USPTO invalidates Apple's "rubber-banding" patent asserted against Samsung

Posted:
in General Discussion edited January 2014
It was discovered in a Monday court filing from Samsung that the U.S. Patent and Trademark Office tentatively invalidated Apple's bounce scroll, or "rubber-banding," patent, possibly putting the Apple v. Samsung jury's decision regarding the property at risk.

First reported by FOSS Patent's Florian Mueller, the filing notes that the USPTO invalidated all claims of Apple's U.S. Patent No. 7,469,381, including two rejections on claim 19 which was successfully asserted against Samsung in the companies' high-profile California trial.

From the USPTO's examination:
Rejections:

The following rejections are utilized by the Examiner below, referencing the proposed prior art listed on pages 23-85 of the Request:

Rejection A: Claims 1-6, 8-12, 16, 19, and 20 as being anticipated by Lira

Rejection B: Claims 7 and 13-15 as being obvious over Lira

Rejection D: Claims 1-5, 7-13, and 15-20 as being anticipated by Ording
Samsung points out in its statement to Judge Lucy Koh that the USPTO published the finding on its website on Oct. 22, following an ex parte examination of the patent. It was reported in May that an anonymous request to reexamine the '381 patent, along with Apple's U.S. Patent No. 7,479,949 for touchscreen heuristics. At the time, it was thought that Android maker Google lodged the request, however it could have been any number of rival companies in the business of building smartphones.

Rejection A and Rejection D are based on prior art considerations, one from PCT Publication No. WO 03/081458 on "controlling content display," by AOL/Luigi Lira, published on October 2, 2003 and U.S. Patent No. 7,786,975 on a "continuous scrolling list with acceleration," with named inventors Bas Ording, Scott Forstall, Greg Christie, Stephen O. Lemay and Imran Chaudhri.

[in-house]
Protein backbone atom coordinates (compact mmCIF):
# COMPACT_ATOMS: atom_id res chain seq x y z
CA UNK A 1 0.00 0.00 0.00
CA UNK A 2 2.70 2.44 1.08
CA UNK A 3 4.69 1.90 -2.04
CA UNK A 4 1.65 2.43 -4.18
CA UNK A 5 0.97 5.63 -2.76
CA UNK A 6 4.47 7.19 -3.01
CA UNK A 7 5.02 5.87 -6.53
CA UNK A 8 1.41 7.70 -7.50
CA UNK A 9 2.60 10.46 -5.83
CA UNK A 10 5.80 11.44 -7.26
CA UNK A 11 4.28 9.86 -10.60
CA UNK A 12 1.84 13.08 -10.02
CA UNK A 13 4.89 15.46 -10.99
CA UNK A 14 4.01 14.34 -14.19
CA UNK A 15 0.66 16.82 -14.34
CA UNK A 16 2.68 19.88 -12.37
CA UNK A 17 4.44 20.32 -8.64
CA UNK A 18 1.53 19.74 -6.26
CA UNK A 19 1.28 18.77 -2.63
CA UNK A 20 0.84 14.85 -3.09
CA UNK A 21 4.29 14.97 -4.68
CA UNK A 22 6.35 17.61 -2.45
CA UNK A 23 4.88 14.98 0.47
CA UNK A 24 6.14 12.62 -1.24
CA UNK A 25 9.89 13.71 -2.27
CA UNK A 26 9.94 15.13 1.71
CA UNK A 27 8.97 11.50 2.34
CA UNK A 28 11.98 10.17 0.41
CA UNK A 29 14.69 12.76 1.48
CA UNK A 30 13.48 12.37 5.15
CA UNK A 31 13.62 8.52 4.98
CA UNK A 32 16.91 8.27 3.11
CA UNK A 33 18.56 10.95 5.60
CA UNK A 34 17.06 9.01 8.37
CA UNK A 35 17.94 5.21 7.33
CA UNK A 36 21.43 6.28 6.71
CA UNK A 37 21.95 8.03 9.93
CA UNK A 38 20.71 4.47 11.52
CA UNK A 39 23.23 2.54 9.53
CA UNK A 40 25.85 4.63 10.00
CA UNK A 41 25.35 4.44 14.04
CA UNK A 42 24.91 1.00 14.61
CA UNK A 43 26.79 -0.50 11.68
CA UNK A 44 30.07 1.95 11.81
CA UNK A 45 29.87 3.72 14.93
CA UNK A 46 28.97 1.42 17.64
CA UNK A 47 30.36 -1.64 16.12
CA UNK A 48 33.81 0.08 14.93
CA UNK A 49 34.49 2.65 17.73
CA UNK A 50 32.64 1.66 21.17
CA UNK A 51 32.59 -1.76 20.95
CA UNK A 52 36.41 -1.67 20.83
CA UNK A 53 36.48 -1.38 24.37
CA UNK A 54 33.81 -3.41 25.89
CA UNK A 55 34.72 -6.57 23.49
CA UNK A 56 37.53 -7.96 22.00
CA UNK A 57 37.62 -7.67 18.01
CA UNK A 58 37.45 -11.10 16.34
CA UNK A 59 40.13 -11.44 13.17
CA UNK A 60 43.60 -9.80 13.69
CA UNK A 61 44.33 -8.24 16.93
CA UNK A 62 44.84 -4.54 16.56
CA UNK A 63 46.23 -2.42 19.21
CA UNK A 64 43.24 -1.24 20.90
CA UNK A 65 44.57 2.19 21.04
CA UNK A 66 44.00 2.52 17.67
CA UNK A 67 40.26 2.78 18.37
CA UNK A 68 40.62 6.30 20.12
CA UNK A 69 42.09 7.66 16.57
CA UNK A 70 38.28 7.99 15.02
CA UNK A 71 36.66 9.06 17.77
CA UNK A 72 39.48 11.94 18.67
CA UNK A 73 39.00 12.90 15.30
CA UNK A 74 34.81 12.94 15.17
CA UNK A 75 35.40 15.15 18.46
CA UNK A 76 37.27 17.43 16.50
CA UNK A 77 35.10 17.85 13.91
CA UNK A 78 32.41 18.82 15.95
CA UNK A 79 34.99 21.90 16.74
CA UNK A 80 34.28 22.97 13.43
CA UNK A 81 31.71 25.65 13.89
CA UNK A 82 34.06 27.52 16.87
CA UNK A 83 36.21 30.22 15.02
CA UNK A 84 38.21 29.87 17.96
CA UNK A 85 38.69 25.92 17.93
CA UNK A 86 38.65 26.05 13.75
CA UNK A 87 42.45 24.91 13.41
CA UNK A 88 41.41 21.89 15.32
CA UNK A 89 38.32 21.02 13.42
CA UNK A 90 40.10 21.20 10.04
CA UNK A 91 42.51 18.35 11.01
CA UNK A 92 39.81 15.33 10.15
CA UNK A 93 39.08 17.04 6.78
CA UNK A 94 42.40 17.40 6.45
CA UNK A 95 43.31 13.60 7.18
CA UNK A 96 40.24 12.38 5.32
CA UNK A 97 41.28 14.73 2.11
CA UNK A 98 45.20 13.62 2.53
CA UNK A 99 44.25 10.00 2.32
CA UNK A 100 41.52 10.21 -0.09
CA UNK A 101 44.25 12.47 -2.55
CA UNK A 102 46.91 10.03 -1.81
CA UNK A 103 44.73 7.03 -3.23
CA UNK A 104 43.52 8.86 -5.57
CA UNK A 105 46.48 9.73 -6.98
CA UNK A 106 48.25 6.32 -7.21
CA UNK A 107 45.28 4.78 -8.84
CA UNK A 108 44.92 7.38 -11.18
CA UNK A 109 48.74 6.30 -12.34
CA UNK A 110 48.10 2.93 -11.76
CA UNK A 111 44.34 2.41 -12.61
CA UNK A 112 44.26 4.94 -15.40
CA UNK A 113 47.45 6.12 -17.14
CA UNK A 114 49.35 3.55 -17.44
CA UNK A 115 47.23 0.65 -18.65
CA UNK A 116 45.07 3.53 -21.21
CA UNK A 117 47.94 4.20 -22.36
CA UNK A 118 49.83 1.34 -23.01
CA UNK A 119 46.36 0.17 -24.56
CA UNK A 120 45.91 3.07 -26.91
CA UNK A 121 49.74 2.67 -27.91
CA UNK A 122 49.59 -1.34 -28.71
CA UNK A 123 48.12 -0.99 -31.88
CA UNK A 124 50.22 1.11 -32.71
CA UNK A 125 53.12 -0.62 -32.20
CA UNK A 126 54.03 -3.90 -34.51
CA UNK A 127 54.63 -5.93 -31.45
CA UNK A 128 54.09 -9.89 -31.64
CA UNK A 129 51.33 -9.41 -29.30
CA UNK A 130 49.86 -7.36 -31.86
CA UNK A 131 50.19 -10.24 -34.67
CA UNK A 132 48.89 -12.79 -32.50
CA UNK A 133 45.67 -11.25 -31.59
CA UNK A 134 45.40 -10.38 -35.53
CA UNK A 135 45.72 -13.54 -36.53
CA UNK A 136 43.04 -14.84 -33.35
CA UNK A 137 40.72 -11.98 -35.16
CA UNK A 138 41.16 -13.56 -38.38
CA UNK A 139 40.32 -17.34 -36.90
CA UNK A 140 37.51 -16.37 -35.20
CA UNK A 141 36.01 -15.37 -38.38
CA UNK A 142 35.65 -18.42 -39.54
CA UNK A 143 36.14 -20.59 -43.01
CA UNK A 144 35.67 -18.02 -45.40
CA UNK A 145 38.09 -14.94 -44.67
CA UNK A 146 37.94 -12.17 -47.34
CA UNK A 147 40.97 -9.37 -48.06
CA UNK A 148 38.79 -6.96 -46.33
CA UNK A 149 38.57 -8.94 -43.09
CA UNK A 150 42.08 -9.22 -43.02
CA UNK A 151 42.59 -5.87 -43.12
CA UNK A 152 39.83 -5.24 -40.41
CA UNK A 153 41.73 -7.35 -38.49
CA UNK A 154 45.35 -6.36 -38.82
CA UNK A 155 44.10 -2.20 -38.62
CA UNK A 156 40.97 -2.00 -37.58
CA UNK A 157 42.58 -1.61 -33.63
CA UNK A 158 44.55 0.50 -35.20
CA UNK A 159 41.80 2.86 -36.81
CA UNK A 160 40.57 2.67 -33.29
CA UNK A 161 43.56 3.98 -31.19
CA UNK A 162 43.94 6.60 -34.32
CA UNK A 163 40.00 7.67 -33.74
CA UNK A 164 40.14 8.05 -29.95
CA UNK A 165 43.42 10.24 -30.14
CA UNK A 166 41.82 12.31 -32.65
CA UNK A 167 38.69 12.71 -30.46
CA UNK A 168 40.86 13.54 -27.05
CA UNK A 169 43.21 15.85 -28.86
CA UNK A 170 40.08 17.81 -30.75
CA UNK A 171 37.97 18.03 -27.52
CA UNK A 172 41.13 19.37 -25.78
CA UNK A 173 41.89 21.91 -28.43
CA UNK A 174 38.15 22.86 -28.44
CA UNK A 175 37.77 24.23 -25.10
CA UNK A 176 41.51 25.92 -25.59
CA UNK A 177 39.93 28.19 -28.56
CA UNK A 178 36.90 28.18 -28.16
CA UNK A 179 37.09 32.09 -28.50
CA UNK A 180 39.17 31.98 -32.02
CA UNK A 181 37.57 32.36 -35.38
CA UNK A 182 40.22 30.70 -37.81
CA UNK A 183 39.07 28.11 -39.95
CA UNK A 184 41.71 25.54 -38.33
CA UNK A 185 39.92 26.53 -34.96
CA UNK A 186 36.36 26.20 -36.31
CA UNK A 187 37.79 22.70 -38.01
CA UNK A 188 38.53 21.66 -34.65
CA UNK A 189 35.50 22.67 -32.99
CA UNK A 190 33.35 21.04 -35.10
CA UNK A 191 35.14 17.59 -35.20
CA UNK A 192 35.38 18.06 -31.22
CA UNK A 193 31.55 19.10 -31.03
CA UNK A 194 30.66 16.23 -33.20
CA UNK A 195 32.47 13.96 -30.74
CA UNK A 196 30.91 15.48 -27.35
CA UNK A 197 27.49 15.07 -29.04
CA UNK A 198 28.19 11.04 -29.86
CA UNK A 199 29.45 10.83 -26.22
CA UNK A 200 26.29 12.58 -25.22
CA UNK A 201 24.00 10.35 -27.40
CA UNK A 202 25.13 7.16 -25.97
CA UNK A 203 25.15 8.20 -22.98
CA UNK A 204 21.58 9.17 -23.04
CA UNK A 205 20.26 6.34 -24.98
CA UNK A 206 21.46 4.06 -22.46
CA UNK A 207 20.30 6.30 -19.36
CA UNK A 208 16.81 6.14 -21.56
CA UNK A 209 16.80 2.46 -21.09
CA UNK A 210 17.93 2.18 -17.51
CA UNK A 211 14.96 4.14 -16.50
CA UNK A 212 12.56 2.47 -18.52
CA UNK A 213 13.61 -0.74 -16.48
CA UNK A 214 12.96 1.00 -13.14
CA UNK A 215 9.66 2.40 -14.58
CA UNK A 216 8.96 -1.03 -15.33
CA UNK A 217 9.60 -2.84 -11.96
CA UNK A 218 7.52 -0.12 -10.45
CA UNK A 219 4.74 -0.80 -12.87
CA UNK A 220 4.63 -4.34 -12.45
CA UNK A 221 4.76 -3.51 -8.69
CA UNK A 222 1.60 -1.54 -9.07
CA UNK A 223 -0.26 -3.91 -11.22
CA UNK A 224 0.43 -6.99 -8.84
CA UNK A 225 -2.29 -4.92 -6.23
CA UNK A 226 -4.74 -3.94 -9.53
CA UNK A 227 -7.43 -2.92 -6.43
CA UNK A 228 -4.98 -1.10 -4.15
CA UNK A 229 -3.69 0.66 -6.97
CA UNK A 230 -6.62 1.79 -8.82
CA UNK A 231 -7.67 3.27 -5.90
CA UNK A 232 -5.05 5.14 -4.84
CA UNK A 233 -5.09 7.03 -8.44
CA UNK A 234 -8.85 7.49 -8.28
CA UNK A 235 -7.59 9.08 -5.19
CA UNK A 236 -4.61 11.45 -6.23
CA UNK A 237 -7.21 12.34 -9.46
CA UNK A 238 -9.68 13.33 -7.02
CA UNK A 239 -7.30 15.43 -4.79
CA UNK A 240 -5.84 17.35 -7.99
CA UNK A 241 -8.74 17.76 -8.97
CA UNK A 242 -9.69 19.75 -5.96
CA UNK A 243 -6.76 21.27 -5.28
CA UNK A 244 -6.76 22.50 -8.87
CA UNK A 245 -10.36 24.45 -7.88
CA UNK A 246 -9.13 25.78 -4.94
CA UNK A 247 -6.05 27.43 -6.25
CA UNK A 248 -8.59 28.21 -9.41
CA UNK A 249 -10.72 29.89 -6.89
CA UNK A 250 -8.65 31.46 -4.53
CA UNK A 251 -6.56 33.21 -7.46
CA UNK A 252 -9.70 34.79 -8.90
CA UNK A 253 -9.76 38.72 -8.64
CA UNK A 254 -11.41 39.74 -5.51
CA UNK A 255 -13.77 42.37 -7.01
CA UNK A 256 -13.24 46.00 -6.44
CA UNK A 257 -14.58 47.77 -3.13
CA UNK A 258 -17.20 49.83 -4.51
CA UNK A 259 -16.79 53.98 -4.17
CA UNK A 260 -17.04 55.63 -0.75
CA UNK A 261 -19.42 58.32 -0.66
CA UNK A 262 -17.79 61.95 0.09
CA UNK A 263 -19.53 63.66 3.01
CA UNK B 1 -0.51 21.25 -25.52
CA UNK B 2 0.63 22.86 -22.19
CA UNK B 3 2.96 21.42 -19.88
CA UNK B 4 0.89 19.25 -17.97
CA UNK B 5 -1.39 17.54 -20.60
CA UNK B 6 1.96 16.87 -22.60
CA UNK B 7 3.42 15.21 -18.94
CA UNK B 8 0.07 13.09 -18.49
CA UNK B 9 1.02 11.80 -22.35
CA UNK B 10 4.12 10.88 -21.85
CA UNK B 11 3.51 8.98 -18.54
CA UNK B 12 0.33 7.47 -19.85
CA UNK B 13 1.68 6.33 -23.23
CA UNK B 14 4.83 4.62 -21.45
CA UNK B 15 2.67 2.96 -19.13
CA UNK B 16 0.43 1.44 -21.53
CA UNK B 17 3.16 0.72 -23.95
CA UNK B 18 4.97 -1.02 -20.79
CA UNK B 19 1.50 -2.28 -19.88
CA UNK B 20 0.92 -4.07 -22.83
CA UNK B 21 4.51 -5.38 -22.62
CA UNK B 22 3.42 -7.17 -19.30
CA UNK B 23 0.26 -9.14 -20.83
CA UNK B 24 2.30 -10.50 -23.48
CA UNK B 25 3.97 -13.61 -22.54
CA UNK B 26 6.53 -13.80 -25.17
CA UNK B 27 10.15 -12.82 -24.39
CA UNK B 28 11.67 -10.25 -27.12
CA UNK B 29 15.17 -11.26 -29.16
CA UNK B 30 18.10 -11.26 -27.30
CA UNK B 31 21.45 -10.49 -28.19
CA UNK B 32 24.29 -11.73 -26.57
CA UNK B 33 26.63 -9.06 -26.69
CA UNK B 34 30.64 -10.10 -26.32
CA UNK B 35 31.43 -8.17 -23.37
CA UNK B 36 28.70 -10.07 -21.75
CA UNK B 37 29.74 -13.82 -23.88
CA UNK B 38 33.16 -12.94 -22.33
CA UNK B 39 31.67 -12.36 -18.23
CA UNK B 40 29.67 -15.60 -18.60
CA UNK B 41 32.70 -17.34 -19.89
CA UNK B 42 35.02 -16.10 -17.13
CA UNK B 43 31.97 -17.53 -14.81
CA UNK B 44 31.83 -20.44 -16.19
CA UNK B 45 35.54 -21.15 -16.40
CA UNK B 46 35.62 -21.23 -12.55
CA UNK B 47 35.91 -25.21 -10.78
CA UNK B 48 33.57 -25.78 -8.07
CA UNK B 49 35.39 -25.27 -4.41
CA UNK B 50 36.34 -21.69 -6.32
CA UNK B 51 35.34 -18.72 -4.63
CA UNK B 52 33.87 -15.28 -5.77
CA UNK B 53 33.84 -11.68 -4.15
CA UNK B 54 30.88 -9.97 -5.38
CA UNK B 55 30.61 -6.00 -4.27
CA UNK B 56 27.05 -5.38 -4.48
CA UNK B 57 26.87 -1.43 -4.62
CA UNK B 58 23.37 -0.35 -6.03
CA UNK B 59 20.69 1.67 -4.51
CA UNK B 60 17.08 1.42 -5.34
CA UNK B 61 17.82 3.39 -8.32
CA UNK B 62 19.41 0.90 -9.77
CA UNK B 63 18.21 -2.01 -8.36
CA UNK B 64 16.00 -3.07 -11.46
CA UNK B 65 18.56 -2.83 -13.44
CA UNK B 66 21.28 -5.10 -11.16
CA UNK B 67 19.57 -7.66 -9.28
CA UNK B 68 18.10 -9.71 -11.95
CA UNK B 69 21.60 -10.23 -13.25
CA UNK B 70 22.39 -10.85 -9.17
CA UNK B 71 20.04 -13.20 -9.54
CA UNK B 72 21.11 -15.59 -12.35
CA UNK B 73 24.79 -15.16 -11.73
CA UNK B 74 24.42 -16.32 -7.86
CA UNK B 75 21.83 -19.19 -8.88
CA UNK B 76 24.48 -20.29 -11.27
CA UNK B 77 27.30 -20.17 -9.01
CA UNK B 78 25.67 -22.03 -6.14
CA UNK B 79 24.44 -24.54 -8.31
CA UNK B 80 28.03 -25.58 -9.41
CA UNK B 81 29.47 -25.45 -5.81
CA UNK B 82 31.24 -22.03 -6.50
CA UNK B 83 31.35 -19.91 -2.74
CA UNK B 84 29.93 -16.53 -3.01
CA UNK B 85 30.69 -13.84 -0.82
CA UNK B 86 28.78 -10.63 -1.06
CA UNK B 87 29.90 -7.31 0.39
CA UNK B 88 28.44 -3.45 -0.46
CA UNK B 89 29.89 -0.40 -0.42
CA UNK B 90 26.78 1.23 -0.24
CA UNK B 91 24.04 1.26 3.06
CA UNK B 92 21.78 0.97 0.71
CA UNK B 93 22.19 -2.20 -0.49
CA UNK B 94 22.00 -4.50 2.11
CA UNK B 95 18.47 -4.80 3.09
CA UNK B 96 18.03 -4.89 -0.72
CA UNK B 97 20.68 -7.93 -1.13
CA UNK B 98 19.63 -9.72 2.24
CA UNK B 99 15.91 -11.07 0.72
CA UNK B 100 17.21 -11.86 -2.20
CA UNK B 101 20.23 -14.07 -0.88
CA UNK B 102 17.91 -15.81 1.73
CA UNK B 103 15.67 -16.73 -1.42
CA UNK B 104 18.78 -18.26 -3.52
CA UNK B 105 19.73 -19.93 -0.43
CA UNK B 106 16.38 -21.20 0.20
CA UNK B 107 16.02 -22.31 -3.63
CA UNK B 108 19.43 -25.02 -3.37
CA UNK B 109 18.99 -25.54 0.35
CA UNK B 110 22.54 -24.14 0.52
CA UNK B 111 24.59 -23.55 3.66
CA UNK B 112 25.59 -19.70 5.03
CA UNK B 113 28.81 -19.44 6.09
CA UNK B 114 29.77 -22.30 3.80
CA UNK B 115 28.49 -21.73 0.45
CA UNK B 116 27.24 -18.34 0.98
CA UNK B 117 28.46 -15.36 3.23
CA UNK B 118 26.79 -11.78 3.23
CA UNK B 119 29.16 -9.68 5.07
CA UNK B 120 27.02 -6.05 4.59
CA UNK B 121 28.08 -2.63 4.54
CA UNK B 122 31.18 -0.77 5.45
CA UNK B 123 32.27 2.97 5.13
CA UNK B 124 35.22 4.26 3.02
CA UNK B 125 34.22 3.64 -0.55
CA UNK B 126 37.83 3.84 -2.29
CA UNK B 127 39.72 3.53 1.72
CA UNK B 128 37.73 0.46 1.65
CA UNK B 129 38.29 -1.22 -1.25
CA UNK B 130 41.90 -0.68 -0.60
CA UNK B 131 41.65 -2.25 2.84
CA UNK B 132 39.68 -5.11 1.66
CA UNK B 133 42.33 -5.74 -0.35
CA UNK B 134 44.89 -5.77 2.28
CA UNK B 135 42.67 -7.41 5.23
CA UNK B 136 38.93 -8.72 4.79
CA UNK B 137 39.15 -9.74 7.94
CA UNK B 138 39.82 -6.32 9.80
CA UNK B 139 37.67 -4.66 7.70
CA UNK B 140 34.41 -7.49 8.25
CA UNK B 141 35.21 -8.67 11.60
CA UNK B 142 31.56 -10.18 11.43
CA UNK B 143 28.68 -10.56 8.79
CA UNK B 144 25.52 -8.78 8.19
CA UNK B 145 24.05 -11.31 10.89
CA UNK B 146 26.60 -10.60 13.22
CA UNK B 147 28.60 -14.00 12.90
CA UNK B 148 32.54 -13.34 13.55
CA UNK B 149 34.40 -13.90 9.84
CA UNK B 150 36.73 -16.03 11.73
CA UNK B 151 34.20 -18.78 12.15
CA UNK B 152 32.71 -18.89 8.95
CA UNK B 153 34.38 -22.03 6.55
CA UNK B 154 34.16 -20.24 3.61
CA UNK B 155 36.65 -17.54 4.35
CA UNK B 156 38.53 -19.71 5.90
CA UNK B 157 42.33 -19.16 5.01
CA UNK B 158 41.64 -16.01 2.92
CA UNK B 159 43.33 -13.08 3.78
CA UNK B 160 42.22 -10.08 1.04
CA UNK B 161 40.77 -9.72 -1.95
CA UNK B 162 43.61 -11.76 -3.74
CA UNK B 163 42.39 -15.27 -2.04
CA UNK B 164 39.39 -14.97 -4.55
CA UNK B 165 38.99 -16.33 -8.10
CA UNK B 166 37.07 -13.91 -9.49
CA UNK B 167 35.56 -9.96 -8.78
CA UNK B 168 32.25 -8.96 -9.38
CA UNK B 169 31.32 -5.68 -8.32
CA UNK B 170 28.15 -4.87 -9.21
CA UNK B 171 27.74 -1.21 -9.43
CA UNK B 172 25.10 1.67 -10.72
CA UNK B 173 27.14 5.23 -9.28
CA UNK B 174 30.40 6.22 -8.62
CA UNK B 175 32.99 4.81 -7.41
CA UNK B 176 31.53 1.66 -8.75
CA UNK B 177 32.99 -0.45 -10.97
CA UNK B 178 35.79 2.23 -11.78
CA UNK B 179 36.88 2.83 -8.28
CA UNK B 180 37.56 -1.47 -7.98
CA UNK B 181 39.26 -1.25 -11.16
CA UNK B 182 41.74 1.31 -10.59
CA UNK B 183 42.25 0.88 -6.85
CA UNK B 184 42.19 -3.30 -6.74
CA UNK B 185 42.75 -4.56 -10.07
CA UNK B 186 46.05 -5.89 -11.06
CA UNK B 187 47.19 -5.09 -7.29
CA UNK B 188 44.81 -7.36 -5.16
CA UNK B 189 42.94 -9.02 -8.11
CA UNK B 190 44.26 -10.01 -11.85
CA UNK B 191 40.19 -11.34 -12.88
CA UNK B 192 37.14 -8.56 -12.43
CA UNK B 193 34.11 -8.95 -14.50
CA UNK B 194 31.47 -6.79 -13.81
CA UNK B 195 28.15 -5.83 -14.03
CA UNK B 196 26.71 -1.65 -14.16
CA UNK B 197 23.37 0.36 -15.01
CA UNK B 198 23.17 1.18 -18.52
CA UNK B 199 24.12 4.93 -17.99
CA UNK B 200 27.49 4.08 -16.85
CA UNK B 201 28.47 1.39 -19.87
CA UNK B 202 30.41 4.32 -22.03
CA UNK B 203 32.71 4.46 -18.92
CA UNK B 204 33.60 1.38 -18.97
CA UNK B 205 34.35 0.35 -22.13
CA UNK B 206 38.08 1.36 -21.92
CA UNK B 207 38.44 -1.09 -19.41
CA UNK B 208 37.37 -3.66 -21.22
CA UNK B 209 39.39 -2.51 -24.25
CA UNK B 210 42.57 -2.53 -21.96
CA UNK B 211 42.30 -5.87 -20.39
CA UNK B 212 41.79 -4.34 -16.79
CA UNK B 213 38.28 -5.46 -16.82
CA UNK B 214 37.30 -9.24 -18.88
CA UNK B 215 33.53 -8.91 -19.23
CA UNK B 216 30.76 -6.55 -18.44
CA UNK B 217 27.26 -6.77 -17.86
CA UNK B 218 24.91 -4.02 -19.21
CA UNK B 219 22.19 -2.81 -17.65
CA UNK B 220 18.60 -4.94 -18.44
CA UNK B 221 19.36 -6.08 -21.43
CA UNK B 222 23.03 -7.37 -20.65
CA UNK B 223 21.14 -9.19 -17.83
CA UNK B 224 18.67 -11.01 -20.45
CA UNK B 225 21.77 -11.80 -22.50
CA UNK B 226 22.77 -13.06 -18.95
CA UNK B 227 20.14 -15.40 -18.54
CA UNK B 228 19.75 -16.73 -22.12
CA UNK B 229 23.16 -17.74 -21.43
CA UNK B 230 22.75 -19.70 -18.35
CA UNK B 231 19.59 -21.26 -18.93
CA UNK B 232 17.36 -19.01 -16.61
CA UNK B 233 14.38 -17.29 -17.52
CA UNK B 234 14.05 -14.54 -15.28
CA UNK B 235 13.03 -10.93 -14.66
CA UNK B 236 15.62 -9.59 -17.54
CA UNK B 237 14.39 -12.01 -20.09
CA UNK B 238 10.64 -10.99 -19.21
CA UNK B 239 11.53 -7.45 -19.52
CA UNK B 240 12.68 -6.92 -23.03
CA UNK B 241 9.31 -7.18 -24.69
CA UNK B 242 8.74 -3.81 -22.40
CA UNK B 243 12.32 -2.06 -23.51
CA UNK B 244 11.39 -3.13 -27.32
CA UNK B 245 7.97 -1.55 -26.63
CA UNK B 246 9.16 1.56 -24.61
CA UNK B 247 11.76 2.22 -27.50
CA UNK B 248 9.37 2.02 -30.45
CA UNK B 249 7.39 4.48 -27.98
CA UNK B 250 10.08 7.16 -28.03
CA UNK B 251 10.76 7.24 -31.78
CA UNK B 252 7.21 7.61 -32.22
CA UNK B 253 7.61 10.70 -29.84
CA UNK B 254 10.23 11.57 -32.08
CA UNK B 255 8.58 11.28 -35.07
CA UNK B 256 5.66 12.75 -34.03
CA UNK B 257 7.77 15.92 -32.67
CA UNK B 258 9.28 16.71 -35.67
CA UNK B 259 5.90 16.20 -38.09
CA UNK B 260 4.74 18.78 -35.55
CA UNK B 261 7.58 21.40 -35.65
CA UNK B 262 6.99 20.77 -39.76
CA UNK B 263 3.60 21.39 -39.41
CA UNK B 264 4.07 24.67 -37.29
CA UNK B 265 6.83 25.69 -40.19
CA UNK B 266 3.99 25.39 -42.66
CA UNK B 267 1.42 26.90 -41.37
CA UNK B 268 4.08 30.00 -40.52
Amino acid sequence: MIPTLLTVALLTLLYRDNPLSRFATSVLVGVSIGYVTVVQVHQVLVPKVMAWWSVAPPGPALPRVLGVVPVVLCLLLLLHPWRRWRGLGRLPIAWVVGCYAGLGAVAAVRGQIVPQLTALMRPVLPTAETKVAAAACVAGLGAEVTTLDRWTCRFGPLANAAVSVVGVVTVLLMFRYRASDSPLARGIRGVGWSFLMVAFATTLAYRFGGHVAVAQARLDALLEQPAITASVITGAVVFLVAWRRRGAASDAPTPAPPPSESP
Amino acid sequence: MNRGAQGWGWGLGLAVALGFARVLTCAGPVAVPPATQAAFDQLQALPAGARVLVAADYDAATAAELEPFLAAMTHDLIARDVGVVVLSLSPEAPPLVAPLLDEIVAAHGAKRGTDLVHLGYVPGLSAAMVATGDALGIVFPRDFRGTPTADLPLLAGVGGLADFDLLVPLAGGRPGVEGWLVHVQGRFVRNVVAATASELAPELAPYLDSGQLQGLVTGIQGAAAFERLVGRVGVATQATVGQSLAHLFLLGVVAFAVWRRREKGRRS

A finding of anticipation means no inventive step was found between the prior art and Apple's '381 patent claims. The company must now prove to the patent office, or the appeals court that the IP was both new and its claimed inventive step is tenable.

Judge Koh is currently hearing so-called Rule 50 motions, or those that overrule jury decisions, from Samsung and Apple. The USPTO's non-final finding may play a role in her decision regarding the devices affected by the '381 patent, and if a final Office action comes in invalidating the claims, the patent could be unenforceable.

As Mueller notes, however, Apple has a chance to persuade the patent office as more than on non-final Office action can be reached, and final Office action can be reconsidered by the Central Reexamination Division. The last decision by the division can then be appealed to the Board of Patent Appeals and Interferences, and that outcome can be appealed to the U.S. Court of Appeals for the Federal Circuit. Finally, a Federal Circuit decision can be appealed to the Supreme Court, though the matter is unlikely to reach such extremes.

As for Samsung, the Korean company already developed a workaround to the overscroll bounce patent, but if the invention were to be found invalid, it is probable that the feature would make a return to handsets sold in the U.S.

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Comments

  • Reply 1 of 58
    Hah.
  • Reply 2 of 58


    So why grant it in the first place?

  • Reply 3 of 58
    Isn't there some protection from cases like this, where you've successfully litigated a patent? It seems almost criminal to invalidate a patent like this, retroactively causing a successful lawsuit to be turned into somewhat of a humiliating "you win, no wait, you lose" type situation.
  • Reply 4 of 58


    Oh for god sakes, it seems patents are nigh on useless. What is the point in innovating when some asshole company can just copy your every move without the R&D costs. What a stupid world we appear to live in.

  • Reply 5 of 58


    The US patent office issued the patent , if anyone should be liable for damages it should be the US patent office.  Why should they be allowed to issue patents , let companies spend millions defending an issued patent and then say oh sorry we made a mistake you cant have that patent.